Obie Patterson is an American politician who currently represents Prince George's County, District 8 within the Prince George's County Council, since December 6, 2010. He previously represented District 26 in the Maryland House of Delegates and is a past chairman of the Legislative Black Caucus of Maryland. Mr. Patterson also serves on the following committees and board(s): Vice-Chair, Planning, Zoning and Economic Development Committee, 2012- (chair, 2011–12). Vice-Chair, Rules and General Assembly Committee, 2012-. Member, Transportation, Housing and the Environment Committee, 2011-. Member, Public Safety and Fiscal Management Committee, 2011–12. Member, Board of Health, Prince George’s County, 2010-. Member, Housing Commission, Gainesville, Florida, 1970.[1]

Obie Patterson
Member of the Maryland Senate
from the 26th district
Assumed office
January 2019
Preceded byC. Anthony Muse
Prince George's County Council
In office
December 6, 2010 – January 2019
Succeeded byMonique Anderson-Walker
ConstituencyPrince George's County, MD - District 8
Personal details
Born (1938-03-07) March 7, 1938 (age 81)
Lancaster, South Carolina, United States
Political partyDemocratic
ResidenceFort Washington, Maryland


Born in Lancaster, South Carolina, March 7, 1938. Johnson C. Smith University, Charlotte, North Carolina, B.S. (biology), 1965; University of Florida, M.A. (public administration), 1971. Former research biologist, management analyst, equal employment opportunity specialist, and program analyst, U.S. Department of Agriculture. Board of Trustees, Johnson C. Smith University, 1994-. Polemarch, Kappa Alpha Psi fraternity, 1993-94. Member, Pi Sigma Alpha aka the National Political Science Honor Society. Life member, National Association for the Advancement of Colored People (NAACP). Member, Roscoe C. Cartwright Prince Hall Masons, Lodge #129. President, Apple Grove-Squire Woods Civic Association, 1993-94. Board of Directors, Prince George's Volunteer Action Center. Chair, Prince George's County African-American Democratic Club. Board of Trustees, Johnson C. Smith University (chair, student affairs committee). Past president, National Alumni Association, Johnson C. Smith University. Former adjunct faculty, Bowie State University and Prince George's Community College. Award, United Negro College Fund. Award for Outstanding Service in Politics, Prince George's County Educators' Association, 1999. Board of Trustees, Fort Foote Baptist Church, Fort Washington. Three children; two grandchildren.[2]His district has the highest Maryland Piggyback income county tax in the State at 3.2% in addition to 4.75% income tax.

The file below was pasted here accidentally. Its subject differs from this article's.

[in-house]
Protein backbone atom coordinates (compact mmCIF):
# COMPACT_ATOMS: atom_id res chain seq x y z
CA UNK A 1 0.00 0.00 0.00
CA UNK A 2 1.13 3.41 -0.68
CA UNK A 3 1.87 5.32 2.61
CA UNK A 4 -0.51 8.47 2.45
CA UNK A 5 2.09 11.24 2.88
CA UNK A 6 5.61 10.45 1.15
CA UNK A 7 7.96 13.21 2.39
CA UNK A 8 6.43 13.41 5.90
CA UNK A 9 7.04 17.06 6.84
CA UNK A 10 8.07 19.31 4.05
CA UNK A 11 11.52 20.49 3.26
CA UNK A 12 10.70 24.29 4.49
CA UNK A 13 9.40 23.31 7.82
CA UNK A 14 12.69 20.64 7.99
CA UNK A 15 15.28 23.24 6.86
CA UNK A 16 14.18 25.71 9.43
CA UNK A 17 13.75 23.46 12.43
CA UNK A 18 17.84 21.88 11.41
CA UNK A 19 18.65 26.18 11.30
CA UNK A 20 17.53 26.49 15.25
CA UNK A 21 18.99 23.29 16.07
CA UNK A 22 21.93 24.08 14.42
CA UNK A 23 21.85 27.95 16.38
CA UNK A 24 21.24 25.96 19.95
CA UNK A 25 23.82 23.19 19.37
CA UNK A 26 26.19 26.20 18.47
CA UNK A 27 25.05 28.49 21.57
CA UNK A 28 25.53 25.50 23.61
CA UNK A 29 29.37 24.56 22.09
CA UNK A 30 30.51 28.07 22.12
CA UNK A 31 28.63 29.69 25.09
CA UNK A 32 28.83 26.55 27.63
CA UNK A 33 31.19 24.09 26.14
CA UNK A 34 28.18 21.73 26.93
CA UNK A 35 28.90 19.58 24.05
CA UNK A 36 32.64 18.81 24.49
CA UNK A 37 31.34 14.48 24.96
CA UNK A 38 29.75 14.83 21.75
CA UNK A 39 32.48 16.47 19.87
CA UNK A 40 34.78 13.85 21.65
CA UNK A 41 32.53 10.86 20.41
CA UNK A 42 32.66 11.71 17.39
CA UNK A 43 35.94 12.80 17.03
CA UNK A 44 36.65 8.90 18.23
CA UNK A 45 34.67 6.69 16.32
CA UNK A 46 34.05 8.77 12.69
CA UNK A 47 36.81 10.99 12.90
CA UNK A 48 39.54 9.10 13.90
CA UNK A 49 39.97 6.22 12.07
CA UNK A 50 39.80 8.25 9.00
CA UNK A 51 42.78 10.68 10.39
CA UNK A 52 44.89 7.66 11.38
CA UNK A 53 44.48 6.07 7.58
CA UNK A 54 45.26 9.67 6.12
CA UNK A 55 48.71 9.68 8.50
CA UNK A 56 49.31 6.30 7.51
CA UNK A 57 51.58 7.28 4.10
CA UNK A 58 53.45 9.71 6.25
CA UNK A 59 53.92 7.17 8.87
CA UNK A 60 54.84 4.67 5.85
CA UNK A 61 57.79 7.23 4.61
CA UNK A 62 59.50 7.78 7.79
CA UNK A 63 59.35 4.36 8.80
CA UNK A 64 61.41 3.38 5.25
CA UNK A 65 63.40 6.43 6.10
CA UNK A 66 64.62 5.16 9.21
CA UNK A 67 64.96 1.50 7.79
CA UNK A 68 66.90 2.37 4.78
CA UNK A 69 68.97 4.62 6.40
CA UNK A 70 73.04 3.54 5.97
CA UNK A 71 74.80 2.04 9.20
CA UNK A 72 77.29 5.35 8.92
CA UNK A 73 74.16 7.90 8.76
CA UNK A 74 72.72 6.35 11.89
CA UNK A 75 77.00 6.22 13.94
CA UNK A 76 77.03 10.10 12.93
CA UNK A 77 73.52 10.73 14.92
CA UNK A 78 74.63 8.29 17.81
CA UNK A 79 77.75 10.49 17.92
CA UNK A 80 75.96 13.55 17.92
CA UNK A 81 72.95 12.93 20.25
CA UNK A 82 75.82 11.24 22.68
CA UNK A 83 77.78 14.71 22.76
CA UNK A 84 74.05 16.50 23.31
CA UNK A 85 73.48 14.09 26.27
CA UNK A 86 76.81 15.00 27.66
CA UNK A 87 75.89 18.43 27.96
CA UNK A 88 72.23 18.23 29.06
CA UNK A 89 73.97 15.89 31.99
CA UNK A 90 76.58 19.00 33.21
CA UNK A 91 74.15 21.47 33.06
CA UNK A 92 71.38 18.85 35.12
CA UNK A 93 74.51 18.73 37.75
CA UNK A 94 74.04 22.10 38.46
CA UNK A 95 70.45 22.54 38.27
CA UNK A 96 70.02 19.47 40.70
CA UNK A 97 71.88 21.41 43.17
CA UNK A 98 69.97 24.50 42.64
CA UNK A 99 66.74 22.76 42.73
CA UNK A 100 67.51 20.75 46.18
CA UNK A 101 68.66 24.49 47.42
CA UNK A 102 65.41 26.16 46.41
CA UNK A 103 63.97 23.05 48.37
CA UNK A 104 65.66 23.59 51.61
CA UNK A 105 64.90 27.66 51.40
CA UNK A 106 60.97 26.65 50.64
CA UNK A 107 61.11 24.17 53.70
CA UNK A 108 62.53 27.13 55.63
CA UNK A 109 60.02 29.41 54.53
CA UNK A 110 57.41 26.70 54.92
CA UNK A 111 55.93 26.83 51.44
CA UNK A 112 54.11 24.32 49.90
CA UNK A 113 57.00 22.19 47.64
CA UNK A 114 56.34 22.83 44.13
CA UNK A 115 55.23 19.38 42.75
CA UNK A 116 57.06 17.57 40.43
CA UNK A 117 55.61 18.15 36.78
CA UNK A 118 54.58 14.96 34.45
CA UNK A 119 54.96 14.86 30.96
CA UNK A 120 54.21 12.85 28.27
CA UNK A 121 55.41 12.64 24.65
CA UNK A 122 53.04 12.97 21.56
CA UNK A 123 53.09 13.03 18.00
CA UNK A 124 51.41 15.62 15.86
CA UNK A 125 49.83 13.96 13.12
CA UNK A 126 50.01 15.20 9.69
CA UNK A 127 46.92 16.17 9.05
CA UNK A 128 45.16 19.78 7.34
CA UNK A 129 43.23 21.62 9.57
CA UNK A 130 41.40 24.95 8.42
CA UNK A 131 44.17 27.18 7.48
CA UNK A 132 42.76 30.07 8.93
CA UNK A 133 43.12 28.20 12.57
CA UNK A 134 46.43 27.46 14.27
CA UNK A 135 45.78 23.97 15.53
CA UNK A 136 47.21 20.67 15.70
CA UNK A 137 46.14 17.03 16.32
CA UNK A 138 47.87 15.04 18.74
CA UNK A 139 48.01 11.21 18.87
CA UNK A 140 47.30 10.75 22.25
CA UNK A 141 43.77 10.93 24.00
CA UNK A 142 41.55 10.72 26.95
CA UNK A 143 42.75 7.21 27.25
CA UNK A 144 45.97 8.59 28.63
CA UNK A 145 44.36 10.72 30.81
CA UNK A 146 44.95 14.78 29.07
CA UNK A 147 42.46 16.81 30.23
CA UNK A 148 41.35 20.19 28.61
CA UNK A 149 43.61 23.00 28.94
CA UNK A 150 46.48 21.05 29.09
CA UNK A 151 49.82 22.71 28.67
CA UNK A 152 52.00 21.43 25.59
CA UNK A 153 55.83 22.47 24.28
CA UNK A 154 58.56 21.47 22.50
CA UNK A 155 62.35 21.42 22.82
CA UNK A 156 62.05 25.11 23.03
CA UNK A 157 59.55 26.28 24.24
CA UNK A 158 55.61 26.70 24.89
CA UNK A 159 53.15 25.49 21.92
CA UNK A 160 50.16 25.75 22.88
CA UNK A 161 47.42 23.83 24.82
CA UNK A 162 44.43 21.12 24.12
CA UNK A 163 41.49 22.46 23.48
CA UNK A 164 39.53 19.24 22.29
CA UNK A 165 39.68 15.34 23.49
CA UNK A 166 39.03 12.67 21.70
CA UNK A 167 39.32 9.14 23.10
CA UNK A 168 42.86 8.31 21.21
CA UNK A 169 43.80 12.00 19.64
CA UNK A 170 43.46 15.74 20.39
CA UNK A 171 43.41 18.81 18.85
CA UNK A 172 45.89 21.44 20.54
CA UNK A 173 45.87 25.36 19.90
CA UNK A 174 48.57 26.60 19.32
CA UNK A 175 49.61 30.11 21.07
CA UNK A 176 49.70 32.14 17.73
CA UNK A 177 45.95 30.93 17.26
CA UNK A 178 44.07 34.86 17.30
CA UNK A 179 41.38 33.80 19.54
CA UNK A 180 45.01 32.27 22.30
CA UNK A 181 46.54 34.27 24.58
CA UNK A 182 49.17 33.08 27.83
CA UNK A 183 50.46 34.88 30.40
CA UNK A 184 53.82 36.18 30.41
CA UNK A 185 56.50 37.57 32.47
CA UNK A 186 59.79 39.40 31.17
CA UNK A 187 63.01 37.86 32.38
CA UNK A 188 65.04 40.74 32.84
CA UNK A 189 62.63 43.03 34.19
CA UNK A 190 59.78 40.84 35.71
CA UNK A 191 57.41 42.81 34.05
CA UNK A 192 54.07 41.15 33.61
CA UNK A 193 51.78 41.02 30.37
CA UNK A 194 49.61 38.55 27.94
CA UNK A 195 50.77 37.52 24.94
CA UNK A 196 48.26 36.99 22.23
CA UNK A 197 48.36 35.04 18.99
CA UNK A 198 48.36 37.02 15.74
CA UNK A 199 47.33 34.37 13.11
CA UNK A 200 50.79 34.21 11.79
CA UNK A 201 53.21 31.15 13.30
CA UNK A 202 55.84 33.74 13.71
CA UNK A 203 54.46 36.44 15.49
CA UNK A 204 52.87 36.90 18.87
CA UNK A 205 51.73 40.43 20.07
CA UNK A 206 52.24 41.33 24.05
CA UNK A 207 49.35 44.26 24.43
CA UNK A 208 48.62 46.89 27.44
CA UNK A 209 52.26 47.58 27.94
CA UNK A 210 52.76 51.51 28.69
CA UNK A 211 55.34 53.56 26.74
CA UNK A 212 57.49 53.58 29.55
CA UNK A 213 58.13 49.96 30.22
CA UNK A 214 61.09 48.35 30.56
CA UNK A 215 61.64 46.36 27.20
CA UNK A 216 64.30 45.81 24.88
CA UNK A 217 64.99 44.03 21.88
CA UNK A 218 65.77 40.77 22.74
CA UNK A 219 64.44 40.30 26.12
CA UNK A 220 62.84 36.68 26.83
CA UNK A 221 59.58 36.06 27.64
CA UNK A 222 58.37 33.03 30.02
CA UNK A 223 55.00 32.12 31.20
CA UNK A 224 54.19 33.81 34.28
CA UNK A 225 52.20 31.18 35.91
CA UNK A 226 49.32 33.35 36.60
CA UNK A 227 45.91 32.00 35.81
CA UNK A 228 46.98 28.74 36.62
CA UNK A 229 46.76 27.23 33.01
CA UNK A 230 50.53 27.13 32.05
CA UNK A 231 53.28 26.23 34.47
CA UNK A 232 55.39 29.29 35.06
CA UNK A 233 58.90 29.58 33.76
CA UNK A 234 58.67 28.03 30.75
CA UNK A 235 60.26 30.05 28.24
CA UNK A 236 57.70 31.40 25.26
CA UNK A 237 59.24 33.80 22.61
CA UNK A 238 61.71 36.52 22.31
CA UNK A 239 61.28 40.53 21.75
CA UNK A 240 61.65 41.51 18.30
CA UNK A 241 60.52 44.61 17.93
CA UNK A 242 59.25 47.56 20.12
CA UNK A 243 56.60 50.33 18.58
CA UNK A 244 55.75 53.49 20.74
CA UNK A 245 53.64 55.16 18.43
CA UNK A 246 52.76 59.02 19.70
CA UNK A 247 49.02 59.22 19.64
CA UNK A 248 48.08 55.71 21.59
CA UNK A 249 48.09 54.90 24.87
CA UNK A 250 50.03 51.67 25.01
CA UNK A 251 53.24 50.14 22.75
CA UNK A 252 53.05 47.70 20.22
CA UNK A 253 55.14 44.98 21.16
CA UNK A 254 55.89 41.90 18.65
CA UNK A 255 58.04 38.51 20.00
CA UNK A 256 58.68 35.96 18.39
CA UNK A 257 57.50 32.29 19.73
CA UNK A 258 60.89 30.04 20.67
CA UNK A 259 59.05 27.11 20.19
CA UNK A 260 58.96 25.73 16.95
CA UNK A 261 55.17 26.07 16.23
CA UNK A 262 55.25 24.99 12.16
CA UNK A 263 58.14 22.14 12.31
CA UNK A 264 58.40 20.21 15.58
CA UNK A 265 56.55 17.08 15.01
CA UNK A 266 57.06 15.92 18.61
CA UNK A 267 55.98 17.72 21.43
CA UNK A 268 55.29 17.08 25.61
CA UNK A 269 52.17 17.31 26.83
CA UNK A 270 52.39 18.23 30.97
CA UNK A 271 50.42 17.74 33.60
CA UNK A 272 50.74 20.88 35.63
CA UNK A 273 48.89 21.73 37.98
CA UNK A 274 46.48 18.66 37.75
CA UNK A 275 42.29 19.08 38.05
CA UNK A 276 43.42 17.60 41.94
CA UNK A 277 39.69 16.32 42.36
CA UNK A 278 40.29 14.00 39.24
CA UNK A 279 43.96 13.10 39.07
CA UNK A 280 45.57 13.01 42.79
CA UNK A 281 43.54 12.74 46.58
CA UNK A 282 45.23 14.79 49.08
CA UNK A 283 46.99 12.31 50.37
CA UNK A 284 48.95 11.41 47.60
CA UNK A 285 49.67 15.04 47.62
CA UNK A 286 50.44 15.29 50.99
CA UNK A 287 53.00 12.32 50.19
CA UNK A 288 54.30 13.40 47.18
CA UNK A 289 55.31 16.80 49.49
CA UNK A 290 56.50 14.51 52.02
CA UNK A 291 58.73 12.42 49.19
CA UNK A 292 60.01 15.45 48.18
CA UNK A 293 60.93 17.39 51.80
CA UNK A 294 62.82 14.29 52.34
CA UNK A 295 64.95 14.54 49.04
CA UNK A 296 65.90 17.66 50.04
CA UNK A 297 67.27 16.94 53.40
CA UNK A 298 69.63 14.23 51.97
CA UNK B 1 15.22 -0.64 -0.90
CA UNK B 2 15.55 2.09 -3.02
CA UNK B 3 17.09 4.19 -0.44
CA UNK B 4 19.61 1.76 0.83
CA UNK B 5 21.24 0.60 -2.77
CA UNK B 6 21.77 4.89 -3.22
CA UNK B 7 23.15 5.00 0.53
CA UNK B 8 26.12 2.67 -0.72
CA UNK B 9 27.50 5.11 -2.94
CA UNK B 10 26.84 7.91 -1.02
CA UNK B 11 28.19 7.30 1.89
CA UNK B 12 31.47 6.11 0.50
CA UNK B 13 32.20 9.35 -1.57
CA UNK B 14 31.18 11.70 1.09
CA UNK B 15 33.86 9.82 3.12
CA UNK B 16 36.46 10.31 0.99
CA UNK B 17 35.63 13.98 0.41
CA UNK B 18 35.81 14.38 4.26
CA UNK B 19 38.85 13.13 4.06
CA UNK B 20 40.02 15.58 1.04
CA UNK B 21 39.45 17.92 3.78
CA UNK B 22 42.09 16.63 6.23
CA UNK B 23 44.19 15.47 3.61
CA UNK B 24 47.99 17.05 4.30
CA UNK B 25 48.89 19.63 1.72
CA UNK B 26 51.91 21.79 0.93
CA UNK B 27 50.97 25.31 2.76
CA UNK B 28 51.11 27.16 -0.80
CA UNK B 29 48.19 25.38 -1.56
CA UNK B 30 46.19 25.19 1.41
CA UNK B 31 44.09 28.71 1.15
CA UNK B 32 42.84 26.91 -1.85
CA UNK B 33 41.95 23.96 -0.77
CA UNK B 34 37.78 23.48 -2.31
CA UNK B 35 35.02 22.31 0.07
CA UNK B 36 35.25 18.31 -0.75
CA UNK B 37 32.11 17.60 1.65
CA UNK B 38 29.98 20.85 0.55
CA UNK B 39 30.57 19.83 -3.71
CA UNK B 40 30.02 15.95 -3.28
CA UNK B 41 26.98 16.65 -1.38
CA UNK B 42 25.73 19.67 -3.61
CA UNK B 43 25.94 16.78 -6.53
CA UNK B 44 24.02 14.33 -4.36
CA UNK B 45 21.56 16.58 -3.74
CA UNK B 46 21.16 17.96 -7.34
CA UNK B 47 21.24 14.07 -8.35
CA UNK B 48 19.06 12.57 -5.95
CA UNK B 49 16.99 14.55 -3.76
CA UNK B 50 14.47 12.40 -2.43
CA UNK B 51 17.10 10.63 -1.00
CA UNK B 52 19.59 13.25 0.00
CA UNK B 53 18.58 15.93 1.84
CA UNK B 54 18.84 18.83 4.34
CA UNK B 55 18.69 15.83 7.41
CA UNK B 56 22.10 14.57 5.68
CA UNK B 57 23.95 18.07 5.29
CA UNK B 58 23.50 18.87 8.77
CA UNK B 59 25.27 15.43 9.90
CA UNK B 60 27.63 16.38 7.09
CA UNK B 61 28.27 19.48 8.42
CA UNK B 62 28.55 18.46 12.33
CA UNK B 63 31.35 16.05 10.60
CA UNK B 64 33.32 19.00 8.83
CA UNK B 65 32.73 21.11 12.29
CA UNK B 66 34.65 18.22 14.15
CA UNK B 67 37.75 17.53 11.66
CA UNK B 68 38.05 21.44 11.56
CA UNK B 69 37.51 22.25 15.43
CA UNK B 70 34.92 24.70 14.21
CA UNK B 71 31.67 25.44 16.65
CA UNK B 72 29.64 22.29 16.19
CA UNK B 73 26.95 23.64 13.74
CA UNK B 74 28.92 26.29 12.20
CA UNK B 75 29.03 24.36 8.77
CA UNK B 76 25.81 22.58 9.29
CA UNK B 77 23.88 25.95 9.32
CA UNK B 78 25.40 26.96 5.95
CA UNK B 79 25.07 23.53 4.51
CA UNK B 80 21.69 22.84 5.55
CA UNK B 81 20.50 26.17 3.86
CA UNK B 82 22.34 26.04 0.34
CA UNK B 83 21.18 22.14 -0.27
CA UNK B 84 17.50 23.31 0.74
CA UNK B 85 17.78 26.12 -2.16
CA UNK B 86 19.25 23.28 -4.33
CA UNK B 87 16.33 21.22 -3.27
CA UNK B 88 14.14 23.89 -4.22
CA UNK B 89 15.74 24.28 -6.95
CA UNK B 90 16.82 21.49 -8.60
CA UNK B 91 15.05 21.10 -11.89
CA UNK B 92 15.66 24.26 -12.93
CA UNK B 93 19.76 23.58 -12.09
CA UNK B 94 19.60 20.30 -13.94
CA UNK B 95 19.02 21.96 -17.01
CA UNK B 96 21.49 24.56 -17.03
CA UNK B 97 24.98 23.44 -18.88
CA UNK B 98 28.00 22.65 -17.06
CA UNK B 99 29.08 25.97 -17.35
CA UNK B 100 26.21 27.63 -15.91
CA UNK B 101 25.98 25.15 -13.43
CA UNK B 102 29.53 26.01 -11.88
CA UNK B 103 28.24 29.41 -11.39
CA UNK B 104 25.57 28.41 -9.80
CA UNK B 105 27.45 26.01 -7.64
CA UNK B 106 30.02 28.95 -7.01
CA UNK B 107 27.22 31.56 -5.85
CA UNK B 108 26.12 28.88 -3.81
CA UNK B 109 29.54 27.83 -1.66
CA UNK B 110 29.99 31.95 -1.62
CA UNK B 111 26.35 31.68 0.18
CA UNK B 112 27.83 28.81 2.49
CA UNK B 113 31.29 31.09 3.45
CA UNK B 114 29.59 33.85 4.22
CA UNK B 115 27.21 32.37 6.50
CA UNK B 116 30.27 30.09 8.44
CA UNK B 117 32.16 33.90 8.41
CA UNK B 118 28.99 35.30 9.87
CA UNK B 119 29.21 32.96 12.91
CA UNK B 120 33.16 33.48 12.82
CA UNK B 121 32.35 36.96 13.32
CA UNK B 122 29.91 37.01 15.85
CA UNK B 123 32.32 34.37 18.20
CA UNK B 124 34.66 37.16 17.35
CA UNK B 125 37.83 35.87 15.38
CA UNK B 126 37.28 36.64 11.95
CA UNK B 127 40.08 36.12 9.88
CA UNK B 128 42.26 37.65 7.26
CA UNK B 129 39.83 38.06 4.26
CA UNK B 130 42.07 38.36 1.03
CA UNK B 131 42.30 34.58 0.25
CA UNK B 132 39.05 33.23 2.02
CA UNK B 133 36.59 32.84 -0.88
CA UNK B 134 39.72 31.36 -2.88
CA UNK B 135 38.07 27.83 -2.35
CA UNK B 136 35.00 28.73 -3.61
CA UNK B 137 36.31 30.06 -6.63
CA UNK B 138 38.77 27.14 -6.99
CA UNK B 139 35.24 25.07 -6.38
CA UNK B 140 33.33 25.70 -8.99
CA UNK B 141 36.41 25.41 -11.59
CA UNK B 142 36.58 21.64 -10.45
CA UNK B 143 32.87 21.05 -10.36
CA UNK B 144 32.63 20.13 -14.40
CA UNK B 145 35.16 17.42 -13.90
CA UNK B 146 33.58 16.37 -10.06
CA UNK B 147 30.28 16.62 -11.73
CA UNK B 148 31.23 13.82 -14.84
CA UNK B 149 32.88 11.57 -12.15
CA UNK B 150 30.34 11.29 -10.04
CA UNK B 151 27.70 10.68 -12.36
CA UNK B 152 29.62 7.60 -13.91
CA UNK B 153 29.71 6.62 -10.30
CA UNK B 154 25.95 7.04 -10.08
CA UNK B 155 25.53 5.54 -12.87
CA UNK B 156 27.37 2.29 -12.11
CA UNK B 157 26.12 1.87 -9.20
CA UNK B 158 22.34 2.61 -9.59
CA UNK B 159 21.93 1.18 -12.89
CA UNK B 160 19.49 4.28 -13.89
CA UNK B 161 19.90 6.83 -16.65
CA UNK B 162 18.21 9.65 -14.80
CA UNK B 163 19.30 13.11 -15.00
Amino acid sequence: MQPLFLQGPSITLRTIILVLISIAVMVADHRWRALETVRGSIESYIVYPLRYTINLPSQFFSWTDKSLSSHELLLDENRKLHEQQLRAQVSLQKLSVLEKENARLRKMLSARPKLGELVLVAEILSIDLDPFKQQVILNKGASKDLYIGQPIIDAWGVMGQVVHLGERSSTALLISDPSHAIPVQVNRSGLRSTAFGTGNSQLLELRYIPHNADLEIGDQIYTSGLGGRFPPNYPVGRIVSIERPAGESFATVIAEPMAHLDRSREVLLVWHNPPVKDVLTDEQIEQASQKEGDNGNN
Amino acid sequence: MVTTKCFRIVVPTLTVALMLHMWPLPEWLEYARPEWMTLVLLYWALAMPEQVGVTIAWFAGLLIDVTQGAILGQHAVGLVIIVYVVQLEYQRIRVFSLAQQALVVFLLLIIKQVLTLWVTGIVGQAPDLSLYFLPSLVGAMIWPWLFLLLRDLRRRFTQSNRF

Political careerEdit

Patterson was a member of House of Delegates from January 11, 1995 to January 10, 2007. He has served as: Assistant Majority Leader, 2006-07. Member, Commerce and Government Matters Committee, 1995–98 (vice-chair, transportation subcommittee, 1995–98); Special Committee on Rail Mergers, 1997; Ways and Means Committee, 1999–2007 (education subcommittee, 1999–2000; tax & revenue subcommittee, 2001–03; chair, election law subcommittee, 2003–07); Joint Committee on Protocol, 1999–2007; Joint Committee on the Selection of the State Treasurer, 2003. Deputy Majority Whip, 2003-05. Member, Joint Committee on Children, Youth, and Families, 2003–07; Rules and Executive Nominations Committee, 2004-07. Chair, County Affairs Committee, Prince George's County Delegation, 1999–2007. During his entire tenure in the General Assembly, Patterson was a member of the Legislative Black Caucus of Maryland (formerly Maryland Legislative Black Caucus, and was its treasurer from 1998 to 2002 and its chairman from 2002 to 2004).[3]

As Chair of the Legislative Black Caucus of Maryland (LBCM)Edit

In 2002, Council Member Patterson was elected Chair of the Legislative Black Caucus of Maryland (LBCM), where he had previously served as its Treasurer. As Chair of the LBCM, he commissioned the Justice Policy Institute to study the disproportionate number of African Americans incarcerated in the Maryland corrections system for nonviolent drug offenses. This led him to introduce legislation to provide treatment and training for nonviolent drug offenders. That legislation was signed into law with a $3-million pilot program, with $1.6 million allocated to Prince George’s County.[4]


  1. ^ "Obie Patterson". Maryland State Archives. Retrieved 2012-02-06.
  2. ^ "Obie Patterson". Maryland State Archives. Retrieved 2012-02-06.
  3. ^ "Former Delegates". Maryland State Archives. Retrieved 2008-05-23.
  4. ^ "Obie Patterson". Prince George's County, MD website. Retrieved 2012-02-06.